Ah, but I love to translate.

Even things I don’t care a button about. On the one hand, there always is something to learn, some obscure scrap of knowledge to be gleaned, even in the worst cases – but that’s not really it.

CommunicationIt is the joy of the translation itself, the quest for the right turn of phrase, the right word, the right colour, the right mood, the right texture… It is the struggle to convey those things that have no exact match in another language, those shadows and iridescence of words.

And mind, I’m not speaking of fiction or poetry – I seldom translate those. But even when toiling on the dreariest piece of nonfiction, I love the feeling of pieces clicking in place into a picture that will make sense to the final reader. A reader who thinks along different lines, whose brain is wired differently – at least in part.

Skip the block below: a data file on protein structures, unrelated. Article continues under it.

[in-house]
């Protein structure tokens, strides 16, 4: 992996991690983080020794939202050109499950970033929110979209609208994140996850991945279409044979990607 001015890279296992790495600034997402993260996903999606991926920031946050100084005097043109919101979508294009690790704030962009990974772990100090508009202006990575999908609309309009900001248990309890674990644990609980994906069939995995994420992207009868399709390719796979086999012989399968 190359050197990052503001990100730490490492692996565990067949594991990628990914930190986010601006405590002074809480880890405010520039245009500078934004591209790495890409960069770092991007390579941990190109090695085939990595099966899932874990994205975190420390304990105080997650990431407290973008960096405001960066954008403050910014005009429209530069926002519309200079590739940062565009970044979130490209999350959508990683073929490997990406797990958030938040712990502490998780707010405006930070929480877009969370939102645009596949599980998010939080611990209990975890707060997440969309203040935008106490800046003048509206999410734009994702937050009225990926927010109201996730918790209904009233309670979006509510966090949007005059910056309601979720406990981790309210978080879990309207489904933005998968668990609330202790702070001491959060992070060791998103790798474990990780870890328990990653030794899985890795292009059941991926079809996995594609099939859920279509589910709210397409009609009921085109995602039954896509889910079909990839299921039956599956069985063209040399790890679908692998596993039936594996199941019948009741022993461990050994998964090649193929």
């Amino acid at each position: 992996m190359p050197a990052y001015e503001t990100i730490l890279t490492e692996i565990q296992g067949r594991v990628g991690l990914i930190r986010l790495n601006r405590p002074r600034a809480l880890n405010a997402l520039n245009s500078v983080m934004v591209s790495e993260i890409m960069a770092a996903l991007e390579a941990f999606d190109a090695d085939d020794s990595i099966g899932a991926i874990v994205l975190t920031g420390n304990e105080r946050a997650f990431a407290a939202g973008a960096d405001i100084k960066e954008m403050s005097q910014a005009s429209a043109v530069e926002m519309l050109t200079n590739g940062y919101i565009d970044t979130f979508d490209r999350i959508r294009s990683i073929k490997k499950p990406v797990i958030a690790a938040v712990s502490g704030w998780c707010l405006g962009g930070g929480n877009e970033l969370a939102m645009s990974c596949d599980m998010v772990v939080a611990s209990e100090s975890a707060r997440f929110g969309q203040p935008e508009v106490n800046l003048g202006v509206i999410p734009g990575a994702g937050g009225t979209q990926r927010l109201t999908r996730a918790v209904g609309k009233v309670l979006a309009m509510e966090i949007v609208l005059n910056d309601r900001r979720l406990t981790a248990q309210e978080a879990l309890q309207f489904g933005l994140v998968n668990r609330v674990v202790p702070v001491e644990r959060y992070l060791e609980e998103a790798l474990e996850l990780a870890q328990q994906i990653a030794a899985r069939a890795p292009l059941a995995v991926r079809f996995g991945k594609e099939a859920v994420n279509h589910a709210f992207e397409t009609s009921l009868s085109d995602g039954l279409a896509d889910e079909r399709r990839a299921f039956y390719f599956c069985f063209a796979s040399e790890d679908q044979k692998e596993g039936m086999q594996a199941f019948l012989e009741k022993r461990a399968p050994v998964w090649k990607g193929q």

Why, I even love the search for published translations of cited works… It’s often painstaking, time-consuming work – and yet, running to earth the very paragraph you need out of a five-hundred-page tome has the thrill of a treasure hunt.

For all this, I must confess I haven’t much faith in translation – and almost none in literary translation. I was eighteen when I first discovered that between a book and its translation yawns an abyss. The kind of abyss that separates two worlds, swarming with unwritten, unsaid, untranslatable layers of meaning…

And yet, I keep translating. I keep trying to build bridges over the abyss – full knowing that all I can hope to do is convey bare meaning, and an image of the way meaning is shaped in words Somewhere Else. And savour the differences. And delight in the difficulty. And seek nuances. And, and, and…

Ah, but I do love translating.